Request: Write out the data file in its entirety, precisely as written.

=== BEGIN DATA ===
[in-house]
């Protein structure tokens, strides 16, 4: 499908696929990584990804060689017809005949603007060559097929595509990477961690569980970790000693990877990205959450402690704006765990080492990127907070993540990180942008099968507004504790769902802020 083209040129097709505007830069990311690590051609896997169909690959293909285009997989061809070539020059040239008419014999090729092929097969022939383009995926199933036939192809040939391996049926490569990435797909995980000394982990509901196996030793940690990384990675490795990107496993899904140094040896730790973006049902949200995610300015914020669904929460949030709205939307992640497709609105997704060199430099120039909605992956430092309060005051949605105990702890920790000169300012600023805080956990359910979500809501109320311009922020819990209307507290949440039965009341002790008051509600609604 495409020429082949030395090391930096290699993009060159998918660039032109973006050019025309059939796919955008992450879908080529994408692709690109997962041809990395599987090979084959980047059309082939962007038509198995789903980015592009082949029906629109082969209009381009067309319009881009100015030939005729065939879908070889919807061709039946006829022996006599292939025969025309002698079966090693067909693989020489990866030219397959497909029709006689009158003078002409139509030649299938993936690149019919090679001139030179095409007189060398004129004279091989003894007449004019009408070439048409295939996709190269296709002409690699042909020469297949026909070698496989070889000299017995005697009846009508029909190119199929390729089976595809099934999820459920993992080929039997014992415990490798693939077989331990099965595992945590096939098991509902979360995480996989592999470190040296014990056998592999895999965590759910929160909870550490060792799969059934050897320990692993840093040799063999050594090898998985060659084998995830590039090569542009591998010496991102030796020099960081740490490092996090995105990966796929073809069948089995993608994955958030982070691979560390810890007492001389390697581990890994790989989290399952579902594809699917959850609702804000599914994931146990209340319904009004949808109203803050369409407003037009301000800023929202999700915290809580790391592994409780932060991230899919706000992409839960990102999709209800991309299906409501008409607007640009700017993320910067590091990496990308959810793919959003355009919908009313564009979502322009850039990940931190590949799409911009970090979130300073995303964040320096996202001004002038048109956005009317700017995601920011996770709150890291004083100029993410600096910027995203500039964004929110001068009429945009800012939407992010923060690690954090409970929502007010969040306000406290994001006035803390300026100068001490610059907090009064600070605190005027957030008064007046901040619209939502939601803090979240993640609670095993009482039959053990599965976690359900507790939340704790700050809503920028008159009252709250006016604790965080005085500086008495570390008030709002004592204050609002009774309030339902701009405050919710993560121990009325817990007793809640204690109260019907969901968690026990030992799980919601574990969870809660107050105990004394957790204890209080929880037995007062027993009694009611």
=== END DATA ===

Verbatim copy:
[in-house]
């Protein structure tokens, strides 16, 4: 499908696929990584990804060689017809005949603007060559097929595509990477961690569980970790000693990877990205959450402690704006765990080492990127907070993540990180942008099968507004504790769902802020 083209040129097709505007830069990311690590051609896997169909690959293909285009997989061809070539020059040239008419014999090729092929097969022939383009995926199933036939192809040939391996049926490569990435797909995980000394982990509901196996030793940690990384990675490795990107496993899904140094040896730790973006049902949200995610300015914020669904929460949030709205939307992640497709609105997704060199430099120039909605992956430092309060005051949605105990702890920790000169300012600023805080956990359910979500809501109320311009922020819990209307507290949440039965009341002790008051509600609604 495409020429082949030395090391930096290699993009060159998918660039032109973006050019025309059939796919955008992450879908080529994408692709690109997962041809990395599987090979084959980047059309082939962007038509198995789903980015592009082949029906629109082969209009381009067309319009881009100015030939005729065939879908070889919807061709039946006829022996006599292939025969025309002698079966090693067909693989020489990866030219397959497909029709006689009158003078002409139509030649299938993936690149019919090679001139030179095409007189060398004129004279091989003894007449004019009408070439048409295939996709190269296709002409690699042909020469297949026909070698496989070889000299017995005697009846009508029909190119199929390729089976595809099934999820459920993992080929039997014992415990490798693939077989331990099965595992945590096939098991509902979360995480996989592999470190040296014990056998592999895999965590759910929160909870550490060792799969059934050897320990692993840093040799063999050594090898998985060659084998995830590039090569542009591998010496991102030796020099960081740490490092996090995105990966796929073809069948089995993608994955958030982070691979560390810890007492001389390697581990890994790989989290399952579902594809699917959850609702804000599914994931146990209340319904009004949808109203803050369409407003037009301000800023929202999700915290809580790391592994409780932060991230899919706000992409839960990102999709209800991309299906409501008409607007640009700017993320910067590091990496990308959810793919959003355009919908009313564009979502322009850039990940931190590949799409911009970090979130300073995303964040320096996202001004002038048109956005009317700017995601920011996770709150890291004083100029993410600096910027995203500039964004929110001068009429945009800012939407992010923060690690954090409970929502007010969040306000406290994001006035803390300026100068001490610059907090009064600070605190005027957030008064007046901040619209939502939601803090979240993640609670095993009482039959053990599965976690359900507790939340704790700050809503920028008159009252709250006016604790965080005085500086008495570390008030709002004592204050609002009774309030339902701009405050919710993560121990009325817990007793809640204690109260019907969901968690026990030992799980919601574990969870809660107050105990004394957790204890209080929880037995007062027993009694009611």